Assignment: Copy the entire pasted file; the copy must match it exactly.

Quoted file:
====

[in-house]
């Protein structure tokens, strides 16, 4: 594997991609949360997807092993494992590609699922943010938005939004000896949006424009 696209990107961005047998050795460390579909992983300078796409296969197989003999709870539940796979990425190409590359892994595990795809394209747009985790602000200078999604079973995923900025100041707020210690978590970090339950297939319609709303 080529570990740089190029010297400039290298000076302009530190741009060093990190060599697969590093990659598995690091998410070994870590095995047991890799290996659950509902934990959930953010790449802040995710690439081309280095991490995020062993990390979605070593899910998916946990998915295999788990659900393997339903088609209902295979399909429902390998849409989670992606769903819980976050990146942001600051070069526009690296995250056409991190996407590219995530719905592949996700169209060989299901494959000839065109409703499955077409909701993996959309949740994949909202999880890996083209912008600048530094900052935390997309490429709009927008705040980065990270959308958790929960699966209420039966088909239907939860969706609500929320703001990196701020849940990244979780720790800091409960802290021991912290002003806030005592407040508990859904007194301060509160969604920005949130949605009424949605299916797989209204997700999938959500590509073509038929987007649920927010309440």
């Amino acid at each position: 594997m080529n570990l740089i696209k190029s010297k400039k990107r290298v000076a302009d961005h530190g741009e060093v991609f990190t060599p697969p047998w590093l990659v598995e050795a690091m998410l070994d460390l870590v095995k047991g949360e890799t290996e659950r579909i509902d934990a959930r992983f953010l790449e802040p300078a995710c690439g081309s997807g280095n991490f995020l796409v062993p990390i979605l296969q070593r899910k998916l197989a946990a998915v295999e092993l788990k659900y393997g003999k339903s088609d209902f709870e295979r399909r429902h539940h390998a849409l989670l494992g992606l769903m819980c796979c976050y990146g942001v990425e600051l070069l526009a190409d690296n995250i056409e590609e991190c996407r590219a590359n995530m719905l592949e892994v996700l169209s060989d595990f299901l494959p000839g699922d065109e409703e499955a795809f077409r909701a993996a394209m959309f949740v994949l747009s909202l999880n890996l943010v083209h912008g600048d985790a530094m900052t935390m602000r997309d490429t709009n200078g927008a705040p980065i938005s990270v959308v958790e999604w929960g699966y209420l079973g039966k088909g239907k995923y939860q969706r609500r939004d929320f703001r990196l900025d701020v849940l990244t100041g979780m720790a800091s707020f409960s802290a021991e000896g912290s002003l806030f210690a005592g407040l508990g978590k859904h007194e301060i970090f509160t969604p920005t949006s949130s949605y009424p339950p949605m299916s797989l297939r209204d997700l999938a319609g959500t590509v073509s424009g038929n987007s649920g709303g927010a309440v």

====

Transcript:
[in-house]
């Protein structure tokens, strides 16, 4: 594997991609949360997807092993494992590609699922943010938005939004000896949006424009 696209990107961005047998050795460390579909992983300078796409296969197989003999709870539940796979990425190409590359892994595990795809394209747009985790602000200078999604079973995923900025100041707020210690978590970090339950297939319609709303 080529570990740089190029010297400039290298000076302009530190741009060093990190060599697969590093990659598995690091998410070994870590095995047991890799290996659950509902934990959930953010790449802040995710690439081309280095991490995020062993990390979605070593899910998916946990998915295999788990659900393997339903088609209902295979399909429902390998849409989670992606769903819980976050990146942001600051070069526009690296995250056409991190996407590219995530719905592949996700169209060989299901494959000839065109409703499955077409909701993996959309949740994949909202999880890996083209912008600048530094900052935390997309490429709009927008705040980065990270959308958790929960699966209420039966088909239907939860969706609500929320703001990196701020849940990244979780720790800091409960802290021991912290002003806030005592407040508990859904007194301060509160969604920005949130949605009424949605299916797989209204997700999938959500590509073509038929987007649920927010309440």
């Amino acid at each position: 594997m080529n570990l740089i696209k190029s010297k400039k990107r290298v000076a302009d961005h530190g741009e060093v991609f990190t060599p697969p047998w590093l990659v598995e050795a690091m998410l070994d460390l870590v095995k047991g949360e890799t290996e659950r579909i509902d934990a959930r992983f953010l790449e802040p300078a995710c690439g081309s997807g280095n991490f995020l796409v062993p990390i979605l296969q070593r899910k998916l197989a946990a998915v295999e092993l788990k659900y393997g003999k339903s088609d209902f709870e295979r399909r429902h539940h390998a849409l989670l494992g992606l769903m819980c796979c976050y990146g942001v990425e600051l070069l526009a190409d690296n995250i056409e590609e991190c996407r590219a590359n995530m719905l592949e892994v996700l169209s060989d595990f299901l494959p000839g699922d065109e409703e499955a795809f077409r909701a993996a394209m959309f949740v994949l747009s909202l999880n890996l943010v083209h912008g600048d985790a530094m900052t935390m602000r997309d490429t709009n200078g927008a705040p980065i938005s990270v959308v958790e999604w929960g699966y209420l079973g039966k088909g239907k995923y939860q969706r609500r939004d929320f703001r990196l900025d701020v849940l990244t100041g979780m720790a800091s707020f409960s802290a021991e000896g912290s002003l806030f210690a005592g407040l508990g978590k859904h007194e301060i970090f509160t969604p920005t949006s949130s949605y009424p339950p949605m299916s797989l297939r209204d997700l999938a319609g959500t590509v073509s424009g038929n987007s649920g709303g927010a309440v």